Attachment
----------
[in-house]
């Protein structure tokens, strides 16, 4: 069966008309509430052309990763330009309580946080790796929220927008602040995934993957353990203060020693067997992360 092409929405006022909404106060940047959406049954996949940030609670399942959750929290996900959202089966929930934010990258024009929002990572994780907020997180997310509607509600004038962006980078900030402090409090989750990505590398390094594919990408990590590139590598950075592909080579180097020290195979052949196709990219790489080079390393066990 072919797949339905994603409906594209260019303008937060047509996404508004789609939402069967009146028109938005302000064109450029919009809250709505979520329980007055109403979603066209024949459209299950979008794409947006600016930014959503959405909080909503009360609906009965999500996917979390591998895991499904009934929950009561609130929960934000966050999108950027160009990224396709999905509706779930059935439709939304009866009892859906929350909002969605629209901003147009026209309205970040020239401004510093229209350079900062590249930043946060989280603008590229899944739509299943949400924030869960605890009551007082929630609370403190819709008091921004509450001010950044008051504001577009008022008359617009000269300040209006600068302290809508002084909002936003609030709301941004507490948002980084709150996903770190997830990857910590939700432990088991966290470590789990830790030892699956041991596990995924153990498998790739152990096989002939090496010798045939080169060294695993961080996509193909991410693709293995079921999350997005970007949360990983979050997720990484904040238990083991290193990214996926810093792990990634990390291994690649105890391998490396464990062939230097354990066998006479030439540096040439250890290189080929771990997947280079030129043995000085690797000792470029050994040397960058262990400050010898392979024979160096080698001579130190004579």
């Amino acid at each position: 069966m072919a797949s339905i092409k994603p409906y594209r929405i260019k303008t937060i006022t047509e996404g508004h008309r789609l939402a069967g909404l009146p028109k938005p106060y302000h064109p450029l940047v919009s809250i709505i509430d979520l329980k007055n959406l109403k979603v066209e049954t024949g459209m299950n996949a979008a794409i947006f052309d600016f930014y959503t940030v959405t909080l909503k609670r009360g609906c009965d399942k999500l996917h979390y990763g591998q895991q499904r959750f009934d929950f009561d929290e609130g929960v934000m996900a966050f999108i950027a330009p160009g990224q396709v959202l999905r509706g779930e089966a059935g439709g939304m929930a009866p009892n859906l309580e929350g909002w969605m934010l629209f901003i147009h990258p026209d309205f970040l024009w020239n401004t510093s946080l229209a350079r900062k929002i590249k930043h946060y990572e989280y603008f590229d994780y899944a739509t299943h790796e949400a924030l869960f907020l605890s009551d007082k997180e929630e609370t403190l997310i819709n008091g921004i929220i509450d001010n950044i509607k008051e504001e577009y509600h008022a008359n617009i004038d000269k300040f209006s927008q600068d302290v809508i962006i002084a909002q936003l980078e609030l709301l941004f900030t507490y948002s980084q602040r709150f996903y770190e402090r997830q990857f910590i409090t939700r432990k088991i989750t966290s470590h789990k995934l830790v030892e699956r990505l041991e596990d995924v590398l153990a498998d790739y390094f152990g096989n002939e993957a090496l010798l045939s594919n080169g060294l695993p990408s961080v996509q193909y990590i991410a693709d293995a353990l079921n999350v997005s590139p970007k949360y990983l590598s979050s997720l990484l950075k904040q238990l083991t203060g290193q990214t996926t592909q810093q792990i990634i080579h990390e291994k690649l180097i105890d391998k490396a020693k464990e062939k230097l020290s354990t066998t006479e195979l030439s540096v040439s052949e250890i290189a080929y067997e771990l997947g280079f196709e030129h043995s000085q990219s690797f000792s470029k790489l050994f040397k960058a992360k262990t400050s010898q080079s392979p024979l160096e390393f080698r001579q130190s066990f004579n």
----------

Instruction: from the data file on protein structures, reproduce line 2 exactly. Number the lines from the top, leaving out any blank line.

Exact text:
């Protein structure tokens, strides 16, 4: 069966008309509430052309990763330009309580946080790796929220927008602040995934993957353990203060020693067997992360 092409929405006022909404106060940047959406049954996949940030609670399942959750929290996900959202089966929930934010990258024009929002990572994780907020997180997310509607509600004038962006980078900030402090409090989750990505590398390094594919990408990590590139590598950075592909080579180097020290195979052949196709990219790489080079390393066990 072919797949339905994603409906594209260019303008937060047509996404508004789609939402069967009146028109938005302000064109450029919009809250709505979520329980007055109403979603066209024949459209299950979008794409947006600016930014959503959405909080909503009360609906009965999500996917979390591998895991499904009934929950009561609130929960934000966050999108950027160009990224396709999905509706779930059935439709939304009866009892859906929350909002969605629209901003147009026209309205970040020239401004510093229209350079900062590249930043946060989280603008590229899944739509299943949400924030869960605890009551007082929630609370403190819709008091921004509450001010950044008051504001577009008022008359617009000269300040209006600068302290809508002084909002936003609030709301941004507490948002980084709150996903770190997830990857910590939700432990088991966290470590789990830790030892699956041991596990995924153990498998790739152990096989002939090496010798045939080169060294695993961080996509193909991410693709293995079921999350997005970007949360990983979050997720990484904040238990083991290193990214996926810093792990990634990390291994690649105890391998490396464990062939230097354990066998006479030439540096040439250890290189080929771990997947280079030129043995000085690797000792470029050994040397960058262990400050010898392979024979160096080698001579130190004579």